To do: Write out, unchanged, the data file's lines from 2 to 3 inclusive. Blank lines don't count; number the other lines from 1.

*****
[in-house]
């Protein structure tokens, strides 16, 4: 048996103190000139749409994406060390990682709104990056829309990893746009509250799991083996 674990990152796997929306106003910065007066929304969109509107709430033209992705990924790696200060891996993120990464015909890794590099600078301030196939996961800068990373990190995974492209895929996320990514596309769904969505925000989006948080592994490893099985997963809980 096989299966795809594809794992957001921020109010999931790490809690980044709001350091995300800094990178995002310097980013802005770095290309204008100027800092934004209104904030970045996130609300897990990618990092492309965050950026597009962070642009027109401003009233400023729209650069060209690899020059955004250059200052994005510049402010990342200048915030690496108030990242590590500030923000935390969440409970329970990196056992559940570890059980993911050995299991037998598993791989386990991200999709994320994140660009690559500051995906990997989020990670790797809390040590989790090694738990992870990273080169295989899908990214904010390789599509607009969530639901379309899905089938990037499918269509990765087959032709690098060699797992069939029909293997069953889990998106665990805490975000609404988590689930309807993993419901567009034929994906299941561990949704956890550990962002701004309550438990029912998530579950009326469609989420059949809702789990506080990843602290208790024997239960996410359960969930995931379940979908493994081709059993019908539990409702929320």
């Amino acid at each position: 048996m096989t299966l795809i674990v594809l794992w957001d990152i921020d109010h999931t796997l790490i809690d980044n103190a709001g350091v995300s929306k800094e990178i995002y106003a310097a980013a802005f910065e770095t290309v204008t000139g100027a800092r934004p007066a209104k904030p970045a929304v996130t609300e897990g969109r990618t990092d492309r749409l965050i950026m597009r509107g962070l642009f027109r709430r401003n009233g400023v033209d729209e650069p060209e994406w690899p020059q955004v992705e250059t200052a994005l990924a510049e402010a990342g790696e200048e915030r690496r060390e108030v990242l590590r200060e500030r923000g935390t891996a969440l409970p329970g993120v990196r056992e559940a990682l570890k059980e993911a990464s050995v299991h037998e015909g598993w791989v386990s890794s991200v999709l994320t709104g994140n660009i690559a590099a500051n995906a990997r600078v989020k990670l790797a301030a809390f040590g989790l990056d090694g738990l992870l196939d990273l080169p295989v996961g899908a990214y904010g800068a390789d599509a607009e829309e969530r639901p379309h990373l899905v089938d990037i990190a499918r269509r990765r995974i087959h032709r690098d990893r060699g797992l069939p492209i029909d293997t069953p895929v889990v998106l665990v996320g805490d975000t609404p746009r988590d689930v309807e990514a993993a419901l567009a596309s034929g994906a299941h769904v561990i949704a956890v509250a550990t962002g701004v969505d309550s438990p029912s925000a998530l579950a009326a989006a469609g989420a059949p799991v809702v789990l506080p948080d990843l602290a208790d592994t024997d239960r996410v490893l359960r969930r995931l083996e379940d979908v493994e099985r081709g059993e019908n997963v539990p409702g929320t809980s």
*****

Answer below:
């Protein structure tokens, strides 16, 4: 048996103190000139749409994406060390990682709104990056829309990893746009509250799991083996 674990990152796997929306106003910065007066929304969109509107709430033209992705990924790696200060891996993120990464015909890794590099600078301030196939996961800068990373990190995974492209895929996320990514596309769904969505925000989006948080592994490893099985997963809980 096989299966795809594809794992957001921020109010999931790490809690980044709001350091995300800094990178995002310097980013802005770095290309204008100027800092934004209104904030970045996130609300897990990618990092492309965050950026597009962070642009027109401003009233400023729209650069060209690899020059955004250059200052994005510049402010990342200048915030690496108030990242590590500030923000935390969440409970329970990196056992559940570890059980993911050995299991037998598993791989386990991200999709994320994140660009690559500051995906990997989020990670790797809390040590989790090694738990992870990273080169295989899908990214904010390789599509607009969530639901379309899905089938990037499918269509990765087959032709690098060699797992069939029909293997069953889990998106665990805490975000609404988590689930309807993993419901567009034929994906299941561990949704956890550990962002701004309550438990029912998530579950009326469609989420059949809702789990506080990843602290208790024997239960996410359960969930995931379940979908493994081709059993019908539990409702929320």
């Amino acid at each position: 048996m096989t299966l795809i674990v594809l794992w957001d990152i921020d109010h999931t796997l790490i809690d980044n103190a709001g350091v995300s929306k800094e990178i995002y106003a310097a980013a802005f910065e770095t290309v204008t000139g100027a800092r934004p007066a209104k904030p970045a929304v996130t609300e897990g969109r990618t990092d492309r749409l965050i950026m597009r509107g962070l642009f027109r709430r401003n009233g400023v033209d729209e650069p060209e994406w690899p020059q955004v992705e250059t200052a994005l990924a510049e402010a990342g790696e200048e915030r690496r060390e108030v990242l590590r200060e500030r923000g935390t891996a969440l409970p329970g993120v990196r056992e559940a990682l570890k059980e993911a990464s050995v299991h037998e015909g598993w791989v386990s890794s991200v999709l994320t709104g994140n660009i690559a590099a500051n995906a990997r600078v989020k990670l790797a301030a809390f040590g989790l990056d090694g738990l992870l196939d990273l080169p295989v996961g899908a990214y904010g800068a390789d599509a607009e829309e969530r639901p379309h990373l899905v089938d990037i990190a499918r269509r990765r995974i087959h032709r690098d990893r060699g797992l069939p492209i029909d293997t069953p895929v889990v998106l665990v996320g805490d975000t609404p746009r988590d689930v309807e990514a993993a419901l567009a596309s034929g994906a299941h769904v561990i949704a956890v509250a550990t962002g701004v969505d309550s438990p029912s925000a998530l579950a009326a989006a469609g989420a059949p799991v809702v789990l506080p948080d990843l602290a208790d592994t024997d239960r996410v490893l359960r969930r995931l083996e379940d979908v493994e099985r081709g059993e019908n997963v539990p409702g929320t809980s």